Brad Dickson sits behind his desk in a T-shirt and shorts, the same outfit he plans to wear when he spends spring break in Panama City Beach, Florida, for the first time next month. It's only 2 p.m., but the 46-year-old plumber has gone through nearly a gallon of margaritas. The bright-blue shark on his shirt tells people to "GET SHARKFACED."
"I'm a little older than the average spring-break demographic, which my wife won't let me forget," Dickson says.
But average spring-breakers make up the perfect demographic for his other business: Sharkbite Cocktails LLC, an Olathe distillery that has been selling Shark Attack frozen margaritas in a tube since April 2010. Dickson is tan and solidly built. He looks more like a scuba instructor (which he is) than a Johnson County father of three (which he also is).
In a beige office park within hailing distance of the Great Mall of the Great Plains, Dickson walks through a galley kitchen that serves as his cocktail laboratory. A small wooden sign over the sink reads: "Tequila makes women's clothes come off." The room's three filler machines are capable of pushing out 30,000 foot-long foil tubes a day, supplying a product now available in 15 states. He's trying to nail down his production schedule, knowing that he'll be on the road for six of the next eight weeks.
Dickson's Sharkbite Cocktails is one of three microdistilleries (the industry term for boutique liquor operations) launched on the Kansas side of the metro area in the past four years. Good Spirits Distilling, which makes Clear 10 Vodka, opened in Olathe in 2009, and Dark Horse Distillery is set to begin selling white whiskey and vodka in Lenexa this spring. Kansas is riding the tail end of a nationwide trend with craft spirits, according to Bill Owens, president of the American Distilling Institute, a trade and educational organization for craft outfits such as Sharkbite.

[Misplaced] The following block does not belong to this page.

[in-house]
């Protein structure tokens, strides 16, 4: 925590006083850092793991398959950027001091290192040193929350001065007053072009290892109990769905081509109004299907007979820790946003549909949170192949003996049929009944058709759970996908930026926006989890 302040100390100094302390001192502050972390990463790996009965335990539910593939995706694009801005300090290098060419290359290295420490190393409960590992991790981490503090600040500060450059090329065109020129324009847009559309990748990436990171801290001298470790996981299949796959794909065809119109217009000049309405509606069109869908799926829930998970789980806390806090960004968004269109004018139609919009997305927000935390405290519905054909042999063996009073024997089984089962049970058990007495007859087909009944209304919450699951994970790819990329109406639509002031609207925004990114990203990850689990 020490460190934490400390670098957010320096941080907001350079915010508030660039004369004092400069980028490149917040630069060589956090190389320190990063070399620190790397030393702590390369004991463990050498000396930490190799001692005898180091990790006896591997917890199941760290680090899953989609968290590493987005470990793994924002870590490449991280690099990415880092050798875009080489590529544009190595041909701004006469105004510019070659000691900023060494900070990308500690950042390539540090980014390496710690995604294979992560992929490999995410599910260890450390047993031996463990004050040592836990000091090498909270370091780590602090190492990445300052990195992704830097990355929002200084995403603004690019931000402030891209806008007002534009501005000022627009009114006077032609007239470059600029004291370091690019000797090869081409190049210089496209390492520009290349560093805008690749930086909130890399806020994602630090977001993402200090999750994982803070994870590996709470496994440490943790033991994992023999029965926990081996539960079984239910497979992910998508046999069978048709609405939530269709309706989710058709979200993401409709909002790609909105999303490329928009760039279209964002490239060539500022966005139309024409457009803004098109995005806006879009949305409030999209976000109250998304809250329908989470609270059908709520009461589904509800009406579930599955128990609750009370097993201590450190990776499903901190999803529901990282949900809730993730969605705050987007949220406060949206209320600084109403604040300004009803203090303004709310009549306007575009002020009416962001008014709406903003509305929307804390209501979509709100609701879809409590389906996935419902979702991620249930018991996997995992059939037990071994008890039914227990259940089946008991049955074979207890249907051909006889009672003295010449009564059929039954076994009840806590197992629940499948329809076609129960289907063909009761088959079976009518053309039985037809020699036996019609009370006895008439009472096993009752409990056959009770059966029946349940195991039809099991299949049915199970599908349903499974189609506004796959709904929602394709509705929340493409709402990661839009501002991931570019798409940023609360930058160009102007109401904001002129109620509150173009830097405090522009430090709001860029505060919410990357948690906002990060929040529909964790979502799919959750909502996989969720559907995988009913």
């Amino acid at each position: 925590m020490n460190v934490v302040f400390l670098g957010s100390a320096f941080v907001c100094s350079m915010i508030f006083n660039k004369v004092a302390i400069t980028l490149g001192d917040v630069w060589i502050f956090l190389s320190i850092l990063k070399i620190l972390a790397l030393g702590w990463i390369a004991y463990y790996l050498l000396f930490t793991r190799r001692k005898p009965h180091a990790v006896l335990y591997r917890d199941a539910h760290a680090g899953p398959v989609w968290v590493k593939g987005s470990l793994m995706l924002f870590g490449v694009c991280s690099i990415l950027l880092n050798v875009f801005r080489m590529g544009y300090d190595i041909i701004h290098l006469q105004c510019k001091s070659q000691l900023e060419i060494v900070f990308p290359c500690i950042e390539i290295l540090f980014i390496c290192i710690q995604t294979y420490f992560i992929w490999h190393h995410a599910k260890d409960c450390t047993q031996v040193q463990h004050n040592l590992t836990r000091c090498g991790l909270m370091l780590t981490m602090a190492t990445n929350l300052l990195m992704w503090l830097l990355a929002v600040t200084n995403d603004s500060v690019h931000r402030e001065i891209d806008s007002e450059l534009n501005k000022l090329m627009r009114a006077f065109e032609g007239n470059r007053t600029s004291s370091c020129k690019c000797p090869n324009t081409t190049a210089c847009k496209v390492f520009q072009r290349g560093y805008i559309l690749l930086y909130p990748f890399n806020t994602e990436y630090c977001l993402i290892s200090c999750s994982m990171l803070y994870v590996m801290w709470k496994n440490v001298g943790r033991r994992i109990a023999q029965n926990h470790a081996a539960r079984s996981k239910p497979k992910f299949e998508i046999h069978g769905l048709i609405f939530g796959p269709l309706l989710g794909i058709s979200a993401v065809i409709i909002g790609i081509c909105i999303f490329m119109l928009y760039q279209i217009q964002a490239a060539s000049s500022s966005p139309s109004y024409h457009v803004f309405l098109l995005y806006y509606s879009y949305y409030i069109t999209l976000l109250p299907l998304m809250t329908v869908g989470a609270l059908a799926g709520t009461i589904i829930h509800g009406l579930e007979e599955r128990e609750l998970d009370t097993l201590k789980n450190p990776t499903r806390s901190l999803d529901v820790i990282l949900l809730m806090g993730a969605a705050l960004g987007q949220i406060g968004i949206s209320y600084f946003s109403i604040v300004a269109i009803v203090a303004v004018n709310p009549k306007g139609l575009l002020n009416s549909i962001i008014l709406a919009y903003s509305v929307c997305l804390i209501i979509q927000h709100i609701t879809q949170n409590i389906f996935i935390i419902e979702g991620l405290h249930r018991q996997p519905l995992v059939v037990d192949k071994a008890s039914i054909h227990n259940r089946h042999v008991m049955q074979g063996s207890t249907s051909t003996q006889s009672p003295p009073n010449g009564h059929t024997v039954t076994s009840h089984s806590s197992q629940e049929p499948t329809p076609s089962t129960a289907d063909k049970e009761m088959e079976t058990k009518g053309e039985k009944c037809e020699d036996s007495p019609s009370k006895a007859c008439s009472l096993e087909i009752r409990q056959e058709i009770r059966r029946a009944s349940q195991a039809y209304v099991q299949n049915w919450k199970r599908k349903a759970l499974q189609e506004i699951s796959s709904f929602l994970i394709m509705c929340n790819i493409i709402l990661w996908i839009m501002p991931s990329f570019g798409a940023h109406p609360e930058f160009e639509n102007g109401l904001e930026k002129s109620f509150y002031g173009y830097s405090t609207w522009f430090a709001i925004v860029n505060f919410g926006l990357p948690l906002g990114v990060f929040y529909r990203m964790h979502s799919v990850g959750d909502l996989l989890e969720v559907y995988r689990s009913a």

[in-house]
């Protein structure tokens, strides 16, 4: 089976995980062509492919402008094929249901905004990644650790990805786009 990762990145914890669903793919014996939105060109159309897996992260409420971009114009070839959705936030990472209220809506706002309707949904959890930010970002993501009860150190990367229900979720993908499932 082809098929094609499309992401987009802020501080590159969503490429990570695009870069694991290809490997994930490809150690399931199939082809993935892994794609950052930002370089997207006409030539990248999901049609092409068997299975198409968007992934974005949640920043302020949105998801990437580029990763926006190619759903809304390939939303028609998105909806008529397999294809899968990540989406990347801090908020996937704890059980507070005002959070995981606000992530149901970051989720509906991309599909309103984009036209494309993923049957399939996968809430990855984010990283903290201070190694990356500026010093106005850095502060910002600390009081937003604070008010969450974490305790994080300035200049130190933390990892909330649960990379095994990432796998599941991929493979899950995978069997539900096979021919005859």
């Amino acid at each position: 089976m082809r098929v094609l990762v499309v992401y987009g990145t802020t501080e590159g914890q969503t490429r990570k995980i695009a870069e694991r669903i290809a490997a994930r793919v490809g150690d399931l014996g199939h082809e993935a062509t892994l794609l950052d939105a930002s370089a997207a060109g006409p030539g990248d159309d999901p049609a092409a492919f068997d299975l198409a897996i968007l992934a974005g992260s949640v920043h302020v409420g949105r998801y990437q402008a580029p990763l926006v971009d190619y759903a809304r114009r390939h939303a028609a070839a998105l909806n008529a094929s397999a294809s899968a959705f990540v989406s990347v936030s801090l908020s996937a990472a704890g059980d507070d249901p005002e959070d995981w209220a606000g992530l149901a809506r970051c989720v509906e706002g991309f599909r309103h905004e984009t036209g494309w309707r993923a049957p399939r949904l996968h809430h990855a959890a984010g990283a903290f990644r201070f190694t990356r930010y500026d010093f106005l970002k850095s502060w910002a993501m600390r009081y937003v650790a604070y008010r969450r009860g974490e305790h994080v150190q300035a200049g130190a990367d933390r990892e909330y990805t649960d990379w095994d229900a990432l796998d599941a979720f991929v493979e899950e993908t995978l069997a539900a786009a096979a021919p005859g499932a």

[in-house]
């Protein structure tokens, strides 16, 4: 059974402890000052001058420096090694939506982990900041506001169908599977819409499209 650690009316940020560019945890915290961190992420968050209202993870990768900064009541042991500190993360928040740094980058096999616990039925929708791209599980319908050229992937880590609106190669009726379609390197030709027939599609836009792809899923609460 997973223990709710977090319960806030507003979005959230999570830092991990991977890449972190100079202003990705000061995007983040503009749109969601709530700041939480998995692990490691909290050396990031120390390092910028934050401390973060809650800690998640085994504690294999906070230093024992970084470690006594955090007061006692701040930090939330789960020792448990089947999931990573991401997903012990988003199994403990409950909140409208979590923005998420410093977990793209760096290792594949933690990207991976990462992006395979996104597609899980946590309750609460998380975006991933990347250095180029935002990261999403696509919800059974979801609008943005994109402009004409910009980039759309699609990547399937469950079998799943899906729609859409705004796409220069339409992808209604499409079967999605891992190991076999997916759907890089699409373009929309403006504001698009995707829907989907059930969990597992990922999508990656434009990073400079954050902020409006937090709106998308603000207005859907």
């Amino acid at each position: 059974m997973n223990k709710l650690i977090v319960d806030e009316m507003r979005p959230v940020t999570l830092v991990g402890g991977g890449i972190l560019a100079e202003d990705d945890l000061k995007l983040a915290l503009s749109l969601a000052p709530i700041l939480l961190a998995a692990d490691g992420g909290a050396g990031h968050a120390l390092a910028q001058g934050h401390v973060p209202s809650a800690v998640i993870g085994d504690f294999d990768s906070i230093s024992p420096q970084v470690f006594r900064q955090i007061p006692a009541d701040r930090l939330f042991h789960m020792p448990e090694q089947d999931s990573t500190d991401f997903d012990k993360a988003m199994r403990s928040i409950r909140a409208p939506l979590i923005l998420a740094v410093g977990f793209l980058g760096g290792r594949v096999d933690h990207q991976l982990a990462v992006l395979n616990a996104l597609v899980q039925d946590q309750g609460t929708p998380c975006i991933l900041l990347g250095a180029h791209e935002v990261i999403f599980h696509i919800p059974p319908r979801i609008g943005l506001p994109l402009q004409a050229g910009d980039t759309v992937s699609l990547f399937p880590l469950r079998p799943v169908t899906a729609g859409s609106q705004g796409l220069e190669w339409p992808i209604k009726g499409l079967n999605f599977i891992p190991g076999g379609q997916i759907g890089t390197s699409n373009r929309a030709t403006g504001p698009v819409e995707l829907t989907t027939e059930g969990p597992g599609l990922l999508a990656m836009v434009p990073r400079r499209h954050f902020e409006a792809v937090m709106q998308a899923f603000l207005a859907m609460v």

"We've been through a beer renaissance. We've seen it with food and wine for sure. Now, spirits is the last industry to go through that renaissance," Owens says. "And Kansas is a little bit under the radar. There are entrepreneurs in our culture, and they have the DNA in them to distill. I'm pulling people from the professional ranks who want to be producing a real product versus working in an office."
He estimates that there are 397 U.S. microdistilleries, with another three to five opening each month. The first Kansas microdistillery was licensed seven years ago, when Seth Fox launched High Plains Distillery in the backyard of MGP Ingredients, the alcohol giant that contract-distills McCormick's 360 Vodka and reported more than $76 million in sales last quarter. By comparison, Fox's Atchison distillery ships to eight states and sold about 25,000 cases in 2010 of his Most Wanted and Fox brands of vodka, gin, whiskey and tequila.
There's an old joke about how easy it is to get a drink in Kansas — you just need to get in your car, drive a few miles and go right across the state line into Missouri. But a lot has changed since Carry Amelia Nation got her 6-foot frame behind an ax and started taking it to saloon doors more than a century ago.
The idea that Kansas is a dry state stems from the state's decision to be the first in the union to outlaw alcohol, in 1881. Liquor enthusiasts and retailers have been chipping away at the state's blue laws ever since. Kansans were gifted with beer with an alcohol content of less than 3.2 percent in 1937, four years after the 21st Amendment repealed federal Prohibition. Kansas still hasn't ratified that amendment, but the state ban was lifted in 1948. Alcoholic Beverage Control, a division of the state's Department of Revenue, was created that same year to license, regulate and tax liquor sales.